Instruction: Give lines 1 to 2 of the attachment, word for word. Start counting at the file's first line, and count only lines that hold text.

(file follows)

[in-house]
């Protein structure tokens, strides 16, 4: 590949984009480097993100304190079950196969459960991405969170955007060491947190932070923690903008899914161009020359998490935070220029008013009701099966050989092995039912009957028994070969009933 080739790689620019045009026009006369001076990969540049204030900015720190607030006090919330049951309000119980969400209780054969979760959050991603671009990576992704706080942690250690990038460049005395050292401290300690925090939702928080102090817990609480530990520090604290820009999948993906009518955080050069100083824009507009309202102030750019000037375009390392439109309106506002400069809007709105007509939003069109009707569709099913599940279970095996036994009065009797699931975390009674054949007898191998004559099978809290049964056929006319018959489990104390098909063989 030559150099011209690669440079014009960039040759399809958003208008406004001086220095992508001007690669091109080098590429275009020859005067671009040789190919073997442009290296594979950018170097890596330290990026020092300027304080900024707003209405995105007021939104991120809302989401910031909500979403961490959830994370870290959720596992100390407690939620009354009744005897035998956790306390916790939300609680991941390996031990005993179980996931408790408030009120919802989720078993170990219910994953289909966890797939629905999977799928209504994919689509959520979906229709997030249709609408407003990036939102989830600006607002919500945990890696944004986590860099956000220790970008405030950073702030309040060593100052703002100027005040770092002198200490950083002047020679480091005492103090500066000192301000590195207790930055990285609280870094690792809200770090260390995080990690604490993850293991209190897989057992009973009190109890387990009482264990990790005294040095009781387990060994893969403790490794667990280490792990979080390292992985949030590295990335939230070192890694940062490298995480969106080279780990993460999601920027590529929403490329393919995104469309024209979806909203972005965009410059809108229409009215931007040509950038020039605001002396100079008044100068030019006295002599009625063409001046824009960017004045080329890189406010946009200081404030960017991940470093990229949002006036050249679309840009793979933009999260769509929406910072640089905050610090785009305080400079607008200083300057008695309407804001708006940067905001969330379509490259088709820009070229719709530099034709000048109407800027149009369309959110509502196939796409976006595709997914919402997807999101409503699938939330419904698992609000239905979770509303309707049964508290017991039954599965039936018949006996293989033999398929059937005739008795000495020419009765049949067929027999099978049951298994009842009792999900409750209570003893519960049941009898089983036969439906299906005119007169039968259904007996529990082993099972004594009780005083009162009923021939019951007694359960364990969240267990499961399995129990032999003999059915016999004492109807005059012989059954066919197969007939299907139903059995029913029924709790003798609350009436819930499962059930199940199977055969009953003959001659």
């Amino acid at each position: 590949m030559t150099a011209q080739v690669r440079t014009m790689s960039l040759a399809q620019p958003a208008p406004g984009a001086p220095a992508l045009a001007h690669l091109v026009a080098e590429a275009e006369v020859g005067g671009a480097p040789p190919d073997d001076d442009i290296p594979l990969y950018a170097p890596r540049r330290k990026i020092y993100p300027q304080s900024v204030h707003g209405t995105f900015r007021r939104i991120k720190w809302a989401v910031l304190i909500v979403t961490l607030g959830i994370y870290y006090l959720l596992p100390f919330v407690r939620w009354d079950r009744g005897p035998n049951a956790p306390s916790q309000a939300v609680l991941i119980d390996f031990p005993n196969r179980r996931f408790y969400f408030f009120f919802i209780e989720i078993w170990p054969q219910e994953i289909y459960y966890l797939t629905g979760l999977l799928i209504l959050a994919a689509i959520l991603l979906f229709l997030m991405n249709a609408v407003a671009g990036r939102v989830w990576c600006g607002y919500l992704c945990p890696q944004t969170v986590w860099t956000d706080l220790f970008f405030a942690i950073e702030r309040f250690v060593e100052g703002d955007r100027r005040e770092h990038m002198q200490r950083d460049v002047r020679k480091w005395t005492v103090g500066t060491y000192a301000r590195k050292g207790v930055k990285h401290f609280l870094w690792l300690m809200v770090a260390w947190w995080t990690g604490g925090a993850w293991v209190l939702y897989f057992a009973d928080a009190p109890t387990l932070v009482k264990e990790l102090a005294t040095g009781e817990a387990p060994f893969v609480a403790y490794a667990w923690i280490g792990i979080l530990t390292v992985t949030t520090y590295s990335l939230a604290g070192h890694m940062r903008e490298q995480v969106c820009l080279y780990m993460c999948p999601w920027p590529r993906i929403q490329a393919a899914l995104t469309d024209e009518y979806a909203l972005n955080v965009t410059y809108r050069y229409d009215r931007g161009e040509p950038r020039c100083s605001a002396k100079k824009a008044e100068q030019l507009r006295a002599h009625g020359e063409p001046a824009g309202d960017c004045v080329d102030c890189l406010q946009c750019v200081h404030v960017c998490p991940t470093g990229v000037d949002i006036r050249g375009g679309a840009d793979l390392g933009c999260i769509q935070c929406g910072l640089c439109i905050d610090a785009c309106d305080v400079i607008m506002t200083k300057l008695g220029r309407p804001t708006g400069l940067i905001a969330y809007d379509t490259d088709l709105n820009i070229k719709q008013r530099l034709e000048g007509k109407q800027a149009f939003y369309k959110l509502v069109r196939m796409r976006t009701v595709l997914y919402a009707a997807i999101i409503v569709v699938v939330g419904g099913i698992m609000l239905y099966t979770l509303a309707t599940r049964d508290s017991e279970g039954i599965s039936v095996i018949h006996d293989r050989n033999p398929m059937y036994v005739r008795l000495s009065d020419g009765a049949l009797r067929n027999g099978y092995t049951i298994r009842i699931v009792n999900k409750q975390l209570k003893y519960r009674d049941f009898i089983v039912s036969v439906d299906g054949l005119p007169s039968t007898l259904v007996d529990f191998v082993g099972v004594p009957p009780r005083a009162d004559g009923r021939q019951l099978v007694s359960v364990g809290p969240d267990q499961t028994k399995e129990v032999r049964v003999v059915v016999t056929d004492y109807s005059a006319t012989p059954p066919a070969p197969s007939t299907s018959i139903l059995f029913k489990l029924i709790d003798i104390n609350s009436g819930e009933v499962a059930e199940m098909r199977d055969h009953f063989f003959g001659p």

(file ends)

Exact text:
[in-house]
């Protein structure tokens, strides 16, 4: 590949984009480097993100304190079950196969459960991405969170955007060491947190932070923690903008899914161009020359998490935070220029008013009701099966050989092995039912009957028994070969009933 080739790689620019045009026009006369001076990969540049204030900015720190607030006090919330049951309000119980969400209780054969979760959050991603671009990576992704706080942690250690990038460049005395050292401290300690925090939702928080102090817990609480530990520090604290820009999948993906009518955080050069100083824009507009309202102030750019000037375009390392439109309106506002400069809007709105007509939003069109009707569709099913599940279970095996036994009065009797699931975390009674054949007898191998004559099978809290049964056929006319018959489990104390098909063989 030559150099011209690669440079014009960039040759399809958003208008406004001086220095992508001007690669091109080098590429275009020859005067671009040789190919073997442009290296594979950018170097890596330290990026020092300027304080900024707003209405995105007021939104991120809302989401910031909500979403961490959830994370870290959720596992100390407690939620009354009744005897035998956790306390916790939300609680991941390996031990005993179980996931408790408030009120919802989720078993170990219910994953289909966890797939629905999977799928209504994919689509959520979906229709997030249709609408407003990036939102989830600006607002919500945990890696944004986590860099956000220790970008405030950073702030309040060593100052703002100027005040770092002198200490950083002047020679480091005492103090500066000192301000590195207790930055990285609280870094690792809200770090260390995080990690604490993850293991209190897989057992009973009190109890387990009482264990990790005294040095009781387990060994893969403790490794667990280490792990979080390292992985949030590295990335939230070192890694940062490298995480969106080279780990993460999601920027590529929403490329393919995104469309024209979806909203972005965009410059809108229409009215931007040509950038020039605001002396100079008044100068030019006295002599009625063409001046824009960017004045080329890189406010946009200081404030960017991940470093990229949002006036050249679309840009793979933009999260769509929406910072640089905050610090785009305080400079607008200083300057008695309407804001708006940067905001969330379509490259088709820009070229719709530099034709000048109407800027149009369309959110509502196939796409976006595709997914919402997807999101409503699938939330419904698992609000239905979770509303309707049964508290017991039954599965039936018949006996293989033999398929059937005739008795000495020419009765049949067929027999099978049951298994009842009792999900409750209570003893519960049941009898089983036969439906299906005119007169039968259904007996529990082993099972004594009780005083009162009923021939019951007694359960364990969240267990499961399995129990032999003999059915016999004492109807005059012989059954066919197969007939299907139903059995029913029924709790003798609350009436819930499962059930199940199977055969009953003959001659």